The owner of the Beverly Hilton on Friday unveiled plans for an elaborate $500-million expansion that would add ritzy condominium towers while seeking to make the hotel more competitive.
But the project, which needs approval from Beverly Hills officials, has already provoked some nearby residents who fear that the development could further aggravate the area's considerable rush-hour traffic woes.
Technology magnate and budding hotelier Beny Alagem will request permission to deviate from the city's three-story height limit by building two 13-story condominium towers and a 15-story "condo hotel," where rooms would be rented to guests when their owners are away.
That would follow a hotel industry trend to add luxurious condos that can be serviced by hotel staff.
"Virtually every new development and even existing project owners are looking at a residential component," hotel industry attorney Jim Butler said. Prices have not been set for the condos, though some Beverly Hills units sell for more than $3 million.
Alagem also wants to position the upgraded hotel as a less-expensive 4 1/2 -star alternative to nearby five-star rivals such as the Peninsula. The Beverly Hilton was hotelier Conrad Hilton's most luxurious property when it opened in 1955, but its reputation faded in recent years as maintenance was deferred and new competitors arrived.
The project would remake the appearance of the busy eastern entrance to Beverly Hills at the junction of Santa Monica and Wilshire boulevards.
"The Beverly Hilton is a preeminent gateway to Beverly Hills," said Alagem, who will present his proposal to a joint meeting of the City Council and Planning Commission on Tuesday. "It's time for a new image for our property."
Two new three-story buildings on Wilshire Boulevard would house 96 guest rooms and shops, but the overall count of rooms for rent would be reduced to 523 from 569 by razing the free-standing Oasis Court and Lanai guest room buildings. Trader Vic's restaurant also would be removed. All 1,400 parking spaces would be underground. Although it would have fewer rooms, the improved hotel -- to be renamed the Beverly Hilton Oasis -- would command higher rates and become more profitable, said Ted Kahan, president of Alagem's Oasis West Realty. Average rates have been raised by about $100 a night amid an $80-million makeover of the central hotel that is nearly complete.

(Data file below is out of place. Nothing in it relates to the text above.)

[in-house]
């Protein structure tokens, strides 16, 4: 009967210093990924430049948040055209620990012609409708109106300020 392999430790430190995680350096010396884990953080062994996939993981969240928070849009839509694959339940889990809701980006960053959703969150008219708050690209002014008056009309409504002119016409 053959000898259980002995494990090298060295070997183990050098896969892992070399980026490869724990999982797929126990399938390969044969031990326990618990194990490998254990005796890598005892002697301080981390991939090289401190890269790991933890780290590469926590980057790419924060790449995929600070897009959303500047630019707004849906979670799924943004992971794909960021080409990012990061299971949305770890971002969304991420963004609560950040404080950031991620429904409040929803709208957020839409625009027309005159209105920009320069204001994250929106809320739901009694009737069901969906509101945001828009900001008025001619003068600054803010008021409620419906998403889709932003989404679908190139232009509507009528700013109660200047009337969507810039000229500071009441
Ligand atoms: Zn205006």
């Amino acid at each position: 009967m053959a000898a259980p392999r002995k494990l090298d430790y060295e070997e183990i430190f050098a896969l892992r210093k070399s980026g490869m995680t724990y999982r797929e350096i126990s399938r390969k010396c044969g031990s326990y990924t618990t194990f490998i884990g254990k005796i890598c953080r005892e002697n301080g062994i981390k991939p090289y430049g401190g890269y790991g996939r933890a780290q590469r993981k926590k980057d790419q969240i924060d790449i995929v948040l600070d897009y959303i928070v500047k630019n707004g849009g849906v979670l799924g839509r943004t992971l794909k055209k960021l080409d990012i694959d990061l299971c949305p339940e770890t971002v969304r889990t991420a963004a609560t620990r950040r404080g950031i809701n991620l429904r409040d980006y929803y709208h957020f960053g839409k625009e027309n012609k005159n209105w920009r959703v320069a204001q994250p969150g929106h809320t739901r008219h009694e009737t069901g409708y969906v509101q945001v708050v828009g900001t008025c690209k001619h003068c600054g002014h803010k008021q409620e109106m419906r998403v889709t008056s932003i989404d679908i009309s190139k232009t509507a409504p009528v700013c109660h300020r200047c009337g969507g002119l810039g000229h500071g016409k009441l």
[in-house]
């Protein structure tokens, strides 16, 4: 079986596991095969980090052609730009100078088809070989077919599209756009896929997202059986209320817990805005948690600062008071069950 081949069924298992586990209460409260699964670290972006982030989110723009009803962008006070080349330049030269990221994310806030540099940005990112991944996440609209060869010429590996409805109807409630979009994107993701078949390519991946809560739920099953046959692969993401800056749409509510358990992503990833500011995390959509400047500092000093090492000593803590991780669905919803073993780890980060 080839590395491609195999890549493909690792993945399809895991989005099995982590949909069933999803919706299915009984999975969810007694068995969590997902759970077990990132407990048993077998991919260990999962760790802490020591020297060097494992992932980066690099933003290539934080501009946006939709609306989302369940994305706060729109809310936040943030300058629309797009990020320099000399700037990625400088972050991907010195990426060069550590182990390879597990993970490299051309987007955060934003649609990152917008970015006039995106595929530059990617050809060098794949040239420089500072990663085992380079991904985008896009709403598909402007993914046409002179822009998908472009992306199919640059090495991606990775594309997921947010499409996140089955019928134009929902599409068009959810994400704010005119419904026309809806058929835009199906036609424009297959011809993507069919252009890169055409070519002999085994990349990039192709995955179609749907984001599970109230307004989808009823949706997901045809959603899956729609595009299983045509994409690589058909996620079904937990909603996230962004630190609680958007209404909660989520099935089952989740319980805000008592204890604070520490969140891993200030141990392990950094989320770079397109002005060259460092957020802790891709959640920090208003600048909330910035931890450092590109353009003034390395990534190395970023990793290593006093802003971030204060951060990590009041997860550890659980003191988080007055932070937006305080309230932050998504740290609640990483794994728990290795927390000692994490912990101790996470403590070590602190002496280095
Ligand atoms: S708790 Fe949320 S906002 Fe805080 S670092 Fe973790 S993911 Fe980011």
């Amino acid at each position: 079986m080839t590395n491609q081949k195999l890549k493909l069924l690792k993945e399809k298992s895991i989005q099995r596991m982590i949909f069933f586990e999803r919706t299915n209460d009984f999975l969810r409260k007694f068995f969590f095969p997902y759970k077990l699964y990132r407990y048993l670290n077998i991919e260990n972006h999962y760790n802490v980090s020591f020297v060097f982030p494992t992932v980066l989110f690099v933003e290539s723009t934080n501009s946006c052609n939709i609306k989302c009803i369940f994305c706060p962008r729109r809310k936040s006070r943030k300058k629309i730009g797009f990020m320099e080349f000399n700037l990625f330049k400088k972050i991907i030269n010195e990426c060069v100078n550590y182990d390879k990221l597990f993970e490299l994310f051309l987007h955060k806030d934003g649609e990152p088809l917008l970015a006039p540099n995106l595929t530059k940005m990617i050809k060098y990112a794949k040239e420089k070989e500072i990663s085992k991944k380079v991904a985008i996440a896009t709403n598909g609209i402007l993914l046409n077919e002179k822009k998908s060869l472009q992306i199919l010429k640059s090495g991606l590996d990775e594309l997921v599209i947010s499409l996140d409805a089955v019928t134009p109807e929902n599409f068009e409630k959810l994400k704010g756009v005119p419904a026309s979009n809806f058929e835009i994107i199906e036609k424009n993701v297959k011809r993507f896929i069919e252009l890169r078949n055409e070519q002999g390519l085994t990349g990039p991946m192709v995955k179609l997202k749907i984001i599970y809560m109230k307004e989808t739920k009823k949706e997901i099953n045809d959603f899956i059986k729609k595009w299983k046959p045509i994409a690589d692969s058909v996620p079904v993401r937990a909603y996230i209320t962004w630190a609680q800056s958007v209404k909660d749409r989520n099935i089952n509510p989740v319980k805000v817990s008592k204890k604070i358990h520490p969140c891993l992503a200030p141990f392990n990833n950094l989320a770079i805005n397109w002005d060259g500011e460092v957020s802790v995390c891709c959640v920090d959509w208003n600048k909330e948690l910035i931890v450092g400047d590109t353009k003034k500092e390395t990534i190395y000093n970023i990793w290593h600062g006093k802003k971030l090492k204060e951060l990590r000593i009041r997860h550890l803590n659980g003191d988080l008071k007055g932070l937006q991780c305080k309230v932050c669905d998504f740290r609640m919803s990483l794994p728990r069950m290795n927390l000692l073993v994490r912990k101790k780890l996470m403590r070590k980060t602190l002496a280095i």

Alagem, who founded technology company Packard Bell Electronics in 1986, bought the Beverly Hilton from entertainer Merv Griffin in 2003 for $130 million. Alagem left Packard Bell in 1998 and has invested in real estate as an owner and manager of commercial properties.
His proposal follows the December announcement of a planned $500-million condo and retail project next door on the site of a Robinsons-May department store slated to close this spring.
Some neighbors voiced concerns about the development.
"We have two projects next to each other in tandem that will destroy not only Beverly Hills but the Westside," said Louis Lipofsky of the Beverly Hills North Homeowners Assn.
Former Beverly Hills Planning Commissioner Rose Norton said the density sought by Alagem "is mind-boggling" considering current rush-hour conditions.
Oasis West said it planned to address the traffic concerns in several ways. It would shave off part of the property to create a right-turn lane on Wilshire, expand and reconfigure driveways, create a signalized intersection and possibly realign Merv Griffin Drive with North Whittier Drive.
"We know people are concerned," said Corinne Verdery, senior vice president of Oasis West. "We think that our parking and transportation plan will mitigate the project."
If the expansion project is approved, it will be at least three years before construction begins, she said.